Hundreds of years ago, it was an Amazigh building (or possibly Bedouin. My notes, again, are lacking. Hopefully I’ll correct this later). Then part was transformed for the movie into the town of Mos Espa, where we first meet Young Anakin and his mother.

And more recently, some enterprising locals have transformed it into a hotel. Beds in the small cave-like rooms, with shared toilets and showers, and a tiny cute cafe area.

We got to wander around and take some pictures.

Then off to our hotel, which was lovely. Also a very old Amazigh structure, where the front half has been renovated into a much fancier hotel (than the Mos Espa set). Each room has electricity, it’s own bathroom, and an AC unit!!! Our group were the only people staying there. Yassine said they’d only recently re-opened after Covid/lack of tourism. Staff was so nice and so happy to see us. Also, in a former iteration, this renovated hotel had had a Wild West theme, as we found in a disused storage area fave, several cowboy themed signs and placards. Also, they once had a DINOSAUR THEME. Because there were still giant dinosaur statues scattered around.

The Tataouinea sauropod dinosaur was discovered here. And clearly the town has tried, in the past, to use that to entice visitors (the hillside along the main road has a giant Tataouinea statue on it). As y’all may have guessed, I LOVED having giant dinosaur friends around.

courtney is only ‘punching’ the dino because the statue had a pre-existing hole in its side, so she wanted to look super strong to have punched into its belly!!

A little worryingly, when we first arrived at the hotel, there were 5 police/military vehicles parked there, and two men with AK-47’s on the roof. Ummm….what’s going on? Michael said he saw armed soldiers climbing around the un-renovared historic half of the structure at night. In the morning, we were told it was military training exercises. Possibly. Also, our hotel was at the very top of the hill, offering great sightlines, and we were near the Libyan border. In an economically depressed area. When I’d asked what the main industries in town were, I was told “Smuggling.” So whether these were training exercises or active exercises, that was a bit unusual for me. The soldiers didn’t bother us, and they were gone on our second night.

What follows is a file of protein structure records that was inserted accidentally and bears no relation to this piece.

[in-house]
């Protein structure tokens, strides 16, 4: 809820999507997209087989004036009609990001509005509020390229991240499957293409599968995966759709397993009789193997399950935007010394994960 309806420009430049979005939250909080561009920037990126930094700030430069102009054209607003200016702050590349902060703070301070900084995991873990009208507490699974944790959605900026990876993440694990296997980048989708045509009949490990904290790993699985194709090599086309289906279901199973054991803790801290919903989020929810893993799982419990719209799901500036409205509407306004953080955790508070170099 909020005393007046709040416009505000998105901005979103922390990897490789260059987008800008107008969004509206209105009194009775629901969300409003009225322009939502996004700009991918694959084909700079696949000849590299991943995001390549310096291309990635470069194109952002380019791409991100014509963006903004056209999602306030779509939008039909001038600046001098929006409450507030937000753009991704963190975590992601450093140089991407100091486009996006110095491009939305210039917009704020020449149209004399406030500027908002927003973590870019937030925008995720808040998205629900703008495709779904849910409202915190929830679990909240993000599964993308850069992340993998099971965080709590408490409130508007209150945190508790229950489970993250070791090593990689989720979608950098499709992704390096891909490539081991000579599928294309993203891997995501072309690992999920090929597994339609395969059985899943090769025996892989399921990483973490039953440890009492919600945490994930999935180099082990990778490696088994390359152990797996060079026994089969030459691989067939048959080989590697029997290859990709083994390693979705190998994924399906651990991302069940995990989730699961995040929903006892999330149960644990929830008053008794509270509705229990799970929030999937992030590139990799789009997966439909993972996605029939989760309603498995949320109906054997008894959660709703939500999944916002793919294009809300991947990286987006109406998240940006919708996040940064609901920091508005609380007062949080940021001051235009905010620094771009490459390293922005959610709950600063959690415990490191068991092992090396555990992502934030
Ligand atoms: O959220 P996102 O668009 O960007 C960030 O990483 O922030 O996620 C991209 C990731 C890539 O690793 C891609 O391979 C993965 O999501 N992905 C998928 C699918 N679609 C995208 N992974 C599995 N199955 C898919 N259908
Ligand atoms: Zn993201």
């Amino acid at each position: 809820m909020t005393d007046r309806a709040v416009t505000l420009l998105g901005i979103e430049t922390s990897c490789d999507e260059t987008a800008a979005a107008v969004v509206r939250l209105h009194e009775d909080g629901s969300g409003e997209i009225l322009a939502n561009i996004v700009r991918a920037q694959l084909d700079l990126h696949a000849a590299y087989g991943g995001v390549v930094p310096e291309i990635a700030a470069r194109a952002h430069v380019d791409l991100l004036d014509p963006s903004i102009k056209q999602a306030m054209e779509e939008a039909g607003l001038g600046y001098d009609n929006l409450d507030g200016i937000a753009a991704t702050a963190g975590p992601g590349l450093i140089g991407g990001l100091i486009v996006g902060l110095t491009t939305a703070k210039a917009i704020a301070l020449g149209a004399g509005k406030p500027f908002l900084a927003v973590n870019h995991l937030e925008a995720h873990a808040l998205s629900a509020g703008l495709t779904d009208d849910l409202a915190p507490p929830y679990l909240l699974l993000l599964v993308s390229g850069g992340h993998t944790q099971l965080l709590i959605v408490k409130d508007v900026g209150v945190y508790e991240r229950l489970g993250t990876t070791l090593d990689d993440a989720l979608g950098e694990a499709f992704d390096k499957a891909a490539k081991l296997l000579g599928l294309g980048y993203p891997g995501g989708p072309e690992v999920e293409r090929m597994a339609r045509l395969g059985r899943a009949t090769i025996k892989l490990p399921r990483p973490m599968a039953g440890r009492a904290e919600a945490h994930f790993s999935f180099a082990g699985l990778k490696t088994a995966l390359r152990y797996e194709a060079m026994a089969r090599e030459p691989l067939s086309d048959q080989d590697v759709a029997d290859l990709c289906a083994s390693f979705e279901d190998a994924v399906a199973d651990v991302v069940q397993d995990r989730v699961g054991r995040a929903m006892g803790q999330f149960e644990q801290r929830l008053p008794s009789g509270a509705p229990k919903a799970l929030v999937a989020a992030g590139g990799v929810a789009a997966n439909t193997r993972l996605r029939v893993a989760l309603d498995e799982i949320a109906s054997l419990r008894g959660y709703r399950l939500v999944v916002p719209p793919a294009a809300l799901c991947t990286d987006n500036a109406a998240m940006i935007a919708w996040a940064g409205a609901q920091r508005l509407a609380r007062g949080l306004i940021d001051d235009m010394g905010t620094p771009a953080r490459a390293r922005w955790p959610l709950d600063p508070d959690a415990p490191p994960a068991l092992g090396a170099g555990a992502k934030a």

Again, we were the only people staying there. The staff roasted a goat leg for us, served with some peppers and a honey sauce and it was friggin delicious!!

Each meal in Tunisia begins with fresh bread, harissa hot pepper sauce, and some olives. And often includes either a fresh salad with tuna fish, or some grilled veggies. And they served us a giant platter of fresh fruit for dessert. (We’d made a cat friend earlier in the afternoon, wandering the lovely courtyard areas. And then the cat wandered into the fancy dining room they’d set up for our dinner. While Courtney and Sarah were extra delighted at an illicit feline dinner guest, we all expected the staff would shoo her outside. Nope. The man in the large chef hat (a nice touch!!) carving the goat table side (so fancy) just gave the cat a knowing look and then went about his business, as the cat stretched under the table next to ours. Delightful.